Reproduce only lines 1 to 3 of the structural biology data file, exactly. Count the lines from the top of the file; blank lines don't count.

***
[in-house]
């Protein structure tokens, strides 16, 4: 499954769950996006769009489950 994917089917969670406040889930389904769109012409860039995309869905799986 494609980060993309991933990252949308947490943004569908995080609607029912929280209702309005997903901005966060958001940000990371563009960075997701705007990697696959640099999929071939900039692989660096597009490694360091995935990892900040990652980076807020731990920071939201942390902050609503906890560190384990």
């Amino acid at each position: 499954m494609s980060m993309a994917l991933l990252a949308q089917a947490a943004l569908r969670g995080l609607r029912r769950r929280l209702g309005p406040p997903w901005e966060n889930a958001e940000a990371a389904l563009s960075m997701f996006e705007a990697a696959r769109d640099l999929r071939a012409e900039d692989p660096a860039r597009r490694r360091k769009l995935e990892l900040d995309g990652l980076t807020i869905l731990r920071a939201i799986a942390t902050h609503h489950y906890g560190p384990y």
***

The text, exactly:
[in-house]
């Protein structure tokens, strides 16, 4: 499954769950996006769009489950 994917089917969670406040889930389904769109012409860039995309869905799986 494609980060993309991933990252949308947490943004569908995080609607029912929280209702309005997903901005966060958001940000990371563009960075997701705007990697696959640099999929071939900039692989660096597009490694360091995935990892900040990652980076807020731990920071939201942390902050609503906890560190384990």
């Amino acid at each position: 499954m494609s980060m993309a994917l991933l990252a949308q089917a947490a943004l569908r969670g995080l609607r029912r769950r929280l209702g309005p406040p997903w901005e966060n889930a958001e940000a990371a389904l563009s960075m997701f996006e705007a990697a696959r769109d640099l999929r071939a012409e900039d692989p660096a860039r597009r490694r360091k769009l995935e990892l900040d995309g990652l980076t807020i869905l731990r920071a939201i799986a942390t902050h609503h489950y906890g560190p384990y």